• We set up a state instance: we'll want to keep track of our fetched data, so we create a tracker state instance that we'll be able to update
  • We created an asynchronous fetchTracker function: we'll use this to make our actual request
  • Inside our function: we first find the API route and create our URL, update our state instance to a "loading" state, try to make our request, catch any errors if there are any, and finally if the request is successful, we update our state with that data
  • We trigger our function: using a useEffect hook, we trigger our fetchTracker function to make the request. We only have one dependency of api. This means the function will only fire the first time and any time the api value we pass in changes. We won't be changing that value, but it may be helpful in other instances if you're dynamically changing the API used
  • We return our tracker: the returned object includes both our tracker data as well as our fetchTracker function that we could use to refetch the data if we'd like

And with all of that, we have a brand new hook that will fetch data from the NovelCOVID API.

Using our new tracker hook

To make use of this hook, let's jump over to src/pages/index.js, remove our axios import if it's there, and instead import our hook:

import { useTracker } from 'hooks';

With our hook, let's replace our original country data request.  First, add the following to the top of the IndexPage component:

const { data: countries = [] } = useTracker({
  api: 'countries'
});

const hasCountries = Array.isArray(countries) && countries.length > 0;

This will let us fetch our country data and let us know if we have any results. Next, let's replace our original request.

Inside of our mapEffect function, let's remove the axios request in addition to the response, the destructured data object, and the hasData constant.

Code diff showing update to map effect

Then, replace hasData with hasCountries:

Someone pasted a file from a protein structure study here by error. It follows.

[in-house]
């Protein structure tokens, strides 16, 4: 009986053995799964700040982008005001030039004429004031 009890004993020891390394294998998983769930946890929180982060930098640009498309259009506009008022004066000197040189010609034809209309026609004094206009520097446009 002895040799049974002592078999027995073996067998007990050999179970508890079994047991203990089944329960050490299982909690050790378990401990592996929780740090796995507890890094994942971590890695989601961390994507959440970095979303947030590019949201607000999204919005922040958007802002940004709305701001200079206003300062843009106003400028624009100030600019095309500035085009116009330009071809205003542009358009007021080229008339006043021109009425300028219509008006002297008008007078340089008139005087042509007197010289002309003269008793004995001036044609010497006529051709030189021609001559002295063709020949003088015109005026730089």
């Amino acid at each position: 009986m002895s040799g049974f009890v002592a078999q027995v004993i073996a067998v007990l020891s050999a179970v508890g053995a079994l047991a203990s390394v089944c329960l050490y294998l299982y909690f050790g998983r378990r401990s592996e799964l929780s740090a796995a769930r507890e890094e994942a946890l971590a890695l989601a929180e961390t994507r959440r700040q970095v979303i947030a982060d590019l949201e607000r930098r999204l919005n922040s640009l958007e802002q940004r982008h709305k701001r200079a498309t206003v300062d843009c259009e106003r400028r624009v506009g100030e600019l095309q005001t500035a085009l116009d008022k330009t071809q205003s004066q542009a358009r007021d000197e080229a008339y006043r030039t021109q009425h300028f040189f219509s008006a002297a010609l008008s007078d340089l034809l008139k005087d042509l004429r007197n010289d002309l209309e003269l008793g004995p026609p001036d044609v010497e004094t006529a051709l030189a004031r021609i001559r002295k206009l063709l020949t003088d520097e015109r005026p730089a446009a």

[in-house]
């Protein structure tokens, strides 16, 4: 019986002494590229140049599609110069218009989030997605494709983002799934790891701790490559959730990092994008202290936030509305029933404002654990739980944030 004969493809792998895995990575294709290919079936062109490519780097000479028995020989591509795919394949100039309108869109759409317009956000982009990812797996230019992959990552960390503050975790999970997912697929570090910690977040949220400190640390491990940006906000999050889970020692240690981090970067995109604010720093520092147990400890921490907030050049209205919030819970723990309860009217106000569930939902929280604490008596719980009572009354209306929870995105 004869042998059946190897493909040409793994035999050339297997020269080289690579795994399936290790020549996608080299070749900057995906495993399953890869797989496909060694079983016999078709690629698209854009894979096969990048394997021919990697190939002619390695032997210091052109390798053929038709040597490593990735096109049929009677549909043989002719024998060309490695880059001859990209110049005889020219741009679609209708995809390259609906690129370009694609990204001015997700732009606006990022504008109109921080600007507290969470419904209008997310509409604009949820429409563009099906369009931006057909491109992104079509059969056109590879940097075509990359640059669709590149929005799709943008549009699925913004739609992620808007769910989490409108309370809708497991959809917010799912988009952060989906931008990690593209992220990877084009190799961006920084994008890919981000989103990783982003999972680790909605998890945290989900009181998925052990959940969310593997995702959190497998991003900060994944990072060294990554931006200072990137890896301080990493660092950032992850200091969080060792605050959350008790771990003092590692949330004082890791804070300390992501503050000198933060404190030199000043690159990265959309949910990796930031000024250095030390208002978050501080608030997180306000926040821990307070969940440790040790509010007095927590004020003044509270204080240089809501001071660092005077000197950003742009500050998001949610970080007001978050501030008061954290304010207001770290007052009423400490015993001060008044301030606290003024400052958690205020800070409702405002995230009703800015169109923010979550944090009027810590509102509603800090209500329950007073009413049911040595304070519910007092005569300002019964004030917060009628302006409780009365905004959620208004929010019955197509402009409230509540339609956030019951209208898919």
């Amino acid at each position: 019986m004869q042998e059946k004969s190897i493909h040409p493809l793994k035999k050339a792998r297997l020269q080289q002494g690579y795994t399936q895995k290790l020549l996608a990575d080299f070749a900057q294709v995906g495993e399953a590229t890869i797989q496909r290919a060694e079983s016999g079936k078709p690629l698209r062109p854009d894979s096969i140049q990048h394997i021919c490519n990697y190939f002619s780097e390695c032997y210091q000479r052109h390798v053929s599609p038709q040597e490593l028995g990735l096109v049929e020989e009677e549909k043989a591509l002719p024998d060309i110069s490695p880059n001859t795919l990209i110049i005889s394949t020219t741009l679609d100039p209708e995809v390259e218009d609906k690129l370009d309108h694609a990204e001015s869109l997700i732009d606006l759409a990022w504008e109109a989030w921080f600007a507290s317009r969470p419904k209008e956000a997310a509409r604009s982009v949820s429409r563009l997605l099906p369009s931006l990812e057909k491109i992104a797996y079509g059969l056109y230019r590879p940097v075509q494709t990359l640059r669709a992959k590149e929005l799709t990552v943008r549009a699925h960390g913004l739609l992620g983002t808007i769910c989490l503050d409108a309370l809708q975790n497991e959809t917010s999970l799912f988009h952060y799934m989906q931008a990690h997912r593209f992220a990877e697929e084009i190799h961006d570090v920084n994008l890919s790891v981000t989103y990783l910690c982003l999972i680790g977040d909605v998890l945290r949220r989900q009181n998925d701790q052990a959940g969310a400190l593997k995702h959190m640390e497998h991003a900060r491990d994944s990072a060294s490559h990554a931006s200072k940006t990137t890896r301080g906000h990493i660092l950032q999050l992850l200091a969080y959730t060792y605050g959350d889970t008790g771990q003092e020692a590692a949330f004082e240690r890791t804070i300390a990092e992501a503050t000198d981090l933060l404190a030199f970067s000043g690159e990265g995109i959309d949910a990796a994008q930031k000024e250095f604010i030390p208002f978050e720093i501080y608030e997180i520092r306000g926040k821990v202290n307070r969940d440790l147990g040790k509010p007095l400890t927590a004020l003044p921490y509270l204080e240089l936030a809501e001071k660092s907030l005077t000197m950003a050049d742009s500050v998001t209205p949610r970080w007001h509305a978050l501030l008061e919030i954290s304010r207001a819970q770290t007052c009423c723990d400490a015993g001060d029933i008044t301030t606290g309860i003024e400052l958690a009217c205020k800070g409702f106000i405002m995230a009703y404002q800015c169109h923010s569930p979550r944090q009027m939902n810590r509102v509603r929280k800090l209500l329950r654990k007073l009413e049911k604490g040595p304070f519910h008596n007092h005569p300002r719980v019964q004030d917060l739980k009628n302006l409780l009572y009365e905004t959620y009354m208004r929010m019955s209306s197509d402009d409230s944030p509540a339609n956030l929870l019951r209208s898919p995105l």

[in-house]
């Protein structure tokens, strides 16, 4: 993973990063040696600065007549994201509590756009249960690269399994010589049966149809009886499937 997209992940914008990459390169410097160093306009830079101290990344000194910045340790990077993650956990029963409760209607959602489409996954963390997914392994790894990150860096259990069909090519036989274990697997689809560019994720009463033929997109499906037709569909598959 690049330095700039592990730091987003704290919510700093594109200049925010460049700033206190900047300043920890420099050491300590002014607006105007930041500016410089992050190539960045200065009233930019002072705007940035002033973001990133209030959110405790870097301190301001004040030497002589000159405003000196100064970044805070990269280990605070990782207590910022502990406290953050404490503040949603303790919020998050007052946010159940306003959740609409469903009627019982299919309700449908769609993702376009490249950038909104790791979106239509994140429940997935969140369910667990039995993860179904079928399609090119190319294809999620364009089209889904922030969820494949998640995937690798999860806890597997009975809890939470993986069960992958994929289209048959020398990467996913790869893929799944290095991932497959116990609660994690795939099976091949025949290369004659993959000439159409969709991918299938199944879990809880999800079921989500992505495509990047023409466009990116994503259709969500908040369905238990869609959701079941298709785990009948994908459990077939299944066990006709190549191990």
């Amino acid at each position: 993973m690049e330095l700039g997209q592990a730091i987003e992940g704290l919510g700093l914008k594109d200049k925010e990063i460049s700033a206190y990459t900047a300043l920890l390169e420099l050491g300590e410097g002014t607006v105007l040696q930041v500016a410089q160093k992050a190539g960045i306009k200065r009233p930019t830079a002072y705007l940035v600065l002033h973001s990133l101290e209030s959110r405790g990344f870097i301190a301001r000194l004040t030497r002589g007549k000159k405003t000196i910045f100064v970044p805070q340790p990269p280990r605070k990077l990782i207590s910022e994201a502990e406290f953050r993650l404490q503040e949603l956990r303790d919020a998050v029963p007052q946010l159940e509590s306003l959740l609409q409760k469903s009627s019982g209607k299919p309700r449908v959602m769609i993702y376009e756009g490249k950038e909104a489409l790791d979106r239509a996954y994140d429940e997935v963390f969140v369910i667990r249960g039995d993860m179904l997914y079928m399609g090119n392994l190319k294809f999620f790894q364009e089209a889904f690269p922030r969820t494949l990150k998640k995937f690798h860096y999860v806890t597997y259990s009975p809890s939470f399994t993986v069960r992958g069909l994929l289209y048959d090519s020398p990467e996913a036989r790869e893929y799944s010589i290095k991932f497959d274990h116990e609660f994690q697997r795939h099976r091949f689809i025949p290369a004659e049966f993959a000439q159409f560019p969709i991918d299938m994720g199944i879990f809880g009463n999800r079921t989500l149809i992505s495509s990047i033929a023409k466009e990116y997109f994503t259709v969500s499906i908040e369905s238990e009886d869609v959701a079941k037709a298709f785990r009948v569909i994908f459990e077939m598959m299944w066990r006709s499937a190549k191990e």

if ( !hasCountries ) return;

And replace data with countries in the geoJson object where we map our features:

features: countries.map((country = {}) => {

At this point, if you hit save and refresh, you shouldn't notice any difference to what you previously had.

Add a request for our stats

Now that we are using our useTracker hook to fetch our country data, let's also use that to fetch our stats.

Right next to where we set up our useTracker hook before, let's add another request:

const { data: stats = {} } = useTracker({
  api: 'all'
});

And if we add a console.log statement under to see what's inside stats:

console.log('stats', stats);

We should see our stats data object logged out!

Using console.log to show Coronavirus (COVID-19) statistics

Follow along with the commit!

Step 2: Adding statistics to our dashboard

Now that we have our data available to use, let's use it!

To get started adding our statistics to the dashboard, let's create a data structure that will allow us to easily configure the data we want to use.

To do this, let's first create a new array called dashboardStats below hasCountries at the top of the page component:

const dashboardStats = [];

Inside this array, let's add some new objects that specify our data that we're pulling from the stats object we requested. To start, let's try to add:

const dashboardStats = [
  {
    primary: {
      label: 'Total Cases',
      value: stats?.cases
    },
    secondary: {
      label: 'Per 1 Million',
      value: stats?.casesPerOneMillion
    }
  },
  {
    primary: {
      label: 'Total Deaths',
      value: stats?.deaths
    },
    secondary: {
      label: 'Per 1 Million',
      value: stats?.deathsPerOneMillion
    }
  },
  {
    primary: {
      label: 'Total Tests',
      value: stats?.tests
    },
    secondary: {
      label: 'Per 1 Million',
      value: stats?.testsPerOneMillion
    }
  }
]

The reason we're splitting this up into primary and secondary keys, is we're going to use that to differentiate between logically similar stats that we want to style a little bit differently.

Note: if you're not familiar with the ?. syntax, it's called Optional Chaining. This allows us to chain our properties without worrying about if the objects exist. If stats is undefined, it will simply return undefined instead of throwing an error.

With our stats data, let's add the tracker to our map. Let's remove our current <Map> component and include it nested inside our tracker div in the following: